NATO's annual Locked Shields cyber exercise was also held this month in Estonia. This year's exercise also involved participation by non-NATO partners of the Atlantic Alliance. The exercise was coincidentally lent additional point this year by NATO Secretary General Stoltenberg's comment early this month that under certain circumstances NATO might invoke its Article 5 (collective defense) in the face of a cyber attack.
A report by the Secure World Foundation concludes that satellites are becoming more vulnerable to a wide range of attacks, both kinetic and cyber. Russia, China, and the US are all working to develop an array of anti-satellite capabilities. Two developments arouse particular concern among the report's authors. Satellite systems are vulnerable to the same kinds of cyber attack as other connected systems, and, the report suggests, space systems may be lagging purely terrestrial systems in their resilience to such attack. The other problem is posed by an increasingly globalized supply chain. With Chinese components in particular finding their way into many electronic systems, concerns that such components may be backdoored or otherwise compromised cannot be ignored.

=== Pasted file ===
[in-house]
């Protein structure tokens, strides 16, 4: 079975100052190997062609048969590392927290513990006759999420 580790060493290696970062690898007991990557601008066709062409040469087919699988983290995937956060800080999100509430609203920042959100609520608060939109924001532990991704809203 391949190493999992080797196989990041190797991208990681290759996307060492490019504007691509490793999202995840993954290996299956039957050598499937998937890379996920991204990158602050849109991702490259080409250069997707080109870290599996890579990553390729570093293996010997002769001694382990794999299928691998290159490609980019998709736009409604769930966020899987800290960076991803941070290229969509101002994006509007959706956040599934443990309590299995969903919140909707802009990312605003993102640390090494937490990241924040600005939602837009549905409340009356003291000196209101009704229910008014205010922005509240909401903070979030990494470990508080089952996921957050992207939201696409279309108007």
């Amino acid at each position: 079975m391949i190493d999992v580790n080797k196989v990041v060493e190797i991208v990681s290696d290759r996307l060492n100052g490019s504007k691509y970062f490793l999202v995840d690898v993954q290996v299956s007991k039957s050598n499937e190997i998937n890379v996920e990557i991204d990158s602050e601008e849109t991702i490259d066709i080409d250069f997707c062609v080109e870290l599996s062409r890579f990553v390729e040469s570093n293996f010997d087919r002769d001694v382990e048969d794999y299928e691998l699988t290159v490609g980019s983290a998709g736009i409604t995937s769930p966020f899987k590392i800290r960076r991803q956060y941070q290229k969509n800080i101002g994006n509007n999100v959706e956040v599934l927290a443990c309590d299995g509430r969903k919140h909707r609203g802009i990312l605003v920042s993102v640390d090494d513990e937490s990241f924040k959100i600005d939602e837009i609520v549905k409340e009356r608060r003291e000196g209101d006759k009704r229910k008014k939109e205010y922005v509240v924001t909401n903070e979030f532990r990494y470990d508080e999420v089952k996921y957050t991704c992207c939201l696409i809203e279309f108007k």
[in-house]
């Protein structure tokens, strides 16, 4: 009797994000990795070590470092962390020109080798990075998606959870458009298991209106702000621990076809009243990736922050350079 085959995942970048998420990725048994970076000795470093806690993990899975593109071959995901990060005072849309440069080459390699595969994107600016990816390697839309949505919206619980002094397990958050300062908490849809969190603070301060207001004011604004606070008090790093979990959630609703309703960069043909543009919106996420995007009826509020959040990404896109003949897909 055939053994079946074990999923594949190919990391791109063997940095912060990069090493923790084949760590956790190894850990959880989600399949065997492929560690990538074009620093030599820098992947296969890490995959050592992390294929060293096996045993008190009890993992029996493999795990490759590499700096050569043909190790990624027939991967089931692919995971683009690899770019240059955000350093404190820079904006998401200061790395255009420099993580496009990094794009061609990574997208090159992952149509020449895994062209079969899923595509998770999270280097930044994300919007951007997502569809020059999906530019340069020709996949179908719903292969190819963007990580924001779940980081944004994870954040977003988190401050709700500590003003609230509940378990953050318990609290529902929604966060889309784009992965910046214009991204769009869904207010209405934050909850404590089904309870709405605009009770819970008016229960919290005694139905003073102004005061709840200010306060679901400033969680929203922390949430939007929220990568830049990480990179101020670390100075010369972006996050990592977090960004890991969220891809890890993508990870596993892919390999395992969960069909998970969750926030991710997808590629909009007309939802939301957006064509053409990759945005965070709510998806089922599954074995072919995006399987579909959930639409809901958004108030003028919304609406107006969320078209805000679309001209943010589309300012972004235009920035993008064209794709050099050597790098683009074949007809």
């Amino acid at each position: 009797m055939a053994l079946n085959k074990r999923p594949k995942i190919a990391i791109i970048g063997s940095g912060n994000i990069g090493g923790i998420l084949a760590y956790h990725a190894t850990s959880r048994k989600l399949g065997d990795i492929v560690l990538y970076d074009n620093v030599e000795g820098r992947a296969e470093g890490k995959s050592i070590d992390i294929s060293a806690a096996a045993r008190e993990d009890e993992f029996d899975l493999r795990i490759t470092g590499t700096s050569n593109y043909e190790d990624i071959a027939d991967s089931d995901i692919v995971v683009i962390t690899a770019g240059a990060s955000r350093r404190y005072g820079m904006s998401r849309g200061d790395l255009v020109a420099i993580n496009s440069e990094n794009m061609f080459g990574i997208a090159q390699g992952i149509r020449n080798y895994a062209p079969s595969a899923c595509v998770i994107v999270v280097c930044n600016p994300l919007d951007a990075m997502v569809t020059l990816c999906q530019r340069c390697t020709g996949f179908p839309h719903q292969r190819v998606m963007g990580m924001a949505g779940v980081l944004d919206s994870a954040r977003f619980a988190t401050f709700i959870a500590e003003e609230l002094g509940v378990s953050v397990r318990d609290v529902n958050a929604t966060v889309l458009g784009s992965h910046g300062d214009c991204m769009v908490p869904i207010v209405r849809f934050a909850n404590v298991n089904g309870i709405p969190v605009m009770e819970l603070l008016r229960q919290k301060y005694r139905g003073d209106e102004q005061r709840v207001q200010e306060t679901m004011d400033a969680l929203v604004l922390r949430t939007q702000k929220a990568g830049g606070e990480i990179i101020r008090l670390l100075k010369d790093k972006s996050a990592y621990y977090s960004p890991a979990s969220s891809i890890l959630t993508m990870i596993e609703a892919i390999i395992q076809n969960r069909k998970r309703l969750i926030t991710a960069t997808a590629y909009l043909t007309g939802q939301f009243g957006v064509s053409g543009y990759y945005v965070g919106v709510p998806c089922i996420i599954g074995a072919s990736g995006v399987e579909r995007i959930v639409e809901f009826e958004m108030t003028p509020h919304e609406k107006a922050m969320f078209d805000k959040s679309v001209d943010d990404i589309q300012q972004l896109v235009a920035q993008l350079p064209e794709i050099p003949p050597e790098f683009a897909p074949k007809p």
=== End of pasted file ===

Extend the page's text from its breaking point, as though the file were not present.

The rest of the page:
There's also the possibility of cyberattack by criminals or hacktivists. As the report notes, "A growing number of non-state actors are actively probing commercial satellite systems and discovering cyber vulnerabilities that are similar in nature to those found in non-space systems. This indicates that manufacturers and developers of space systems may not yet have reached the same level of cyber hardness as other sectors." This threat, however, is distinctly secondary: it's the Russian and Chinese governments the US has to watch.
Space launch market.
Orbital ATK indicates its intentions to make a push into the space launch market, challenging both SpaceX and United Launch Alliance.